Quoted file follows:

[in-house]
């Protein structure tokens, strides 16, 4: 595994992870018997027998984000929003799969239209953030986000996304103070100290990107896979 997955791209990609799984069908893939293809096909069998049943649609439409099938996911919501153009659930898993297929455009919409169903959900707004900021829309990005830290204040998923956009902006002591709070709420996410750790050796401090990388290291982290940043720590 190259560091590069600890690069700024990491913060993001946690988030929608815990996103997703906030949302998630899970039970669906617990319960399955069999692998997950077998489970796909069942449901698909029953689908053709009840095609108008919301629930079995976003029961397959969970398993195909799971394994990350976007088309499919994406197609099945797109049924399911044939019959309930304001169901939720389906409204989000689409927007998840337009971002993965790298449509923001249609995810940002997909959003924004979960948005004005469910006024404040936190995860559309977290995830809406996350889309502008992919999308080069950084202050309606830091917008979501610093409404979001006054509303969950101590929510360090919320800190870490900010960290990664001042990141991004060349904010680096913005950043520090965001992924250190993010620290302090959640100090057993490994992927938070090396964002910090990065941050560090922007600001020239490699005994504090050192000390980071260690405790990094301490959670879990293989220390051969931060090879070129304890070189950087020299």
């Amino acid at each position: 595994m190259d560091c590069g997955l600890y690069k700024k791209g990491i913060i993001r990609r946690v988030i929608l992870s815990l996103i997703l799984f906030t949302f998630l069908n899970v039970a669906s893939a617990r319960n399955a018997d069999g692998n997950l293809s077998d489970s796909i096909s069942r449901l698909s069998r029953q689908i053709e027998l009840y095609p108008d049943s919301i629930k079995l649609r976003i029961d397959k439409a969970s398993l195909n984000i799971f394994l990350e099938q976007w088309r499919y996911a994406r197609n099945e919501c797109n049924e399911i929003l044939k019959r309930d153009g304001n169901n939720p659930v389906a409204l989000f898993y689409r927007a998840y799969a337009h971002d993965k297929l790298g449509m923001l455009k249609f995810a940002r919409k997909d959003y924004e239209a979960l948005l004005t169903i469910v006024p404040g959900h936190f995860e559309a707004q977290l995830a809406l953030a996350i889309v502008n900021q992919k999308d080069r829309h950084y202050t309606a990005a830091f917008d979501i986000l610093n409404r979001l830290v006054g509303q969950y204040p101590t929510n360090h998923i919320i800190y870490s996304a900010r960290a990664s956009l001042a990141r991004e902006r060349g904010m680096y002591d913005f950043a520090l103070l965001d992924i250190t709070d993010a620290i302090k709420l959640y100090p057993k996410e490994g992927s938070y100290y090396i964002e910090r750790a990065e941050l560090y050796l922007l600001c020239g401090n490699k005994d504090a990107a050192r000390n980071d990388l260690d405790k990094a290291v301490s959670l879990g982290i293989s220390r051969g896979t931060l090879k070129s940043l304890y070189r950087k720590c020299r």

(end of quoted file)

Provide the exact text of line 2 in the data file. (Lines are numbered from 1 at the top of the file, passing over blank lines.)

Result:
């Protein structure tokens, strides 16, 4: 595994992870018997027998984000929003799969239209953030986000996304103070100290990107896979 997955791209990609799984069908893939293809096909069998049943649609439409099938996911919501153009659930898993297929455009919409169903959900707004900021829309990005830290204040998923956009902006002591709070709420996410750790050796401090990388290291982290940043720590 190259560091590069600890690069700024990491913060993001946690988030929608815990996103997703906030949302998630899970039970669906617990319960399955069999692998997950077998489970796909069942449901698909029953689908053709009840095609108008919301629930079995976003029961397959969970398993195909799971394994990350976007088309499919994406197609099945797109049924399911044939019959309930304001169901939720389906409204989000689409927007998840337009971002993965790298449509923001249609995810940002997909959003924004979960948005004005469910006024404040936190995860559309977290995830809406996350889309502008992919999308080069950084202050309606830091917008979501610093409404979001006054509303969950101590929510360090919320800190870490900010960290990664001042990141991004060349904010680096913005950043520090965001992924250190993010620290302090959640100090057993490994992927938070090396964002910090990065941050560090922007600001020239490699005994504090050192000390980071260690405790990094301490959670879990293989220390051969931060090879070129304890070189950087020299």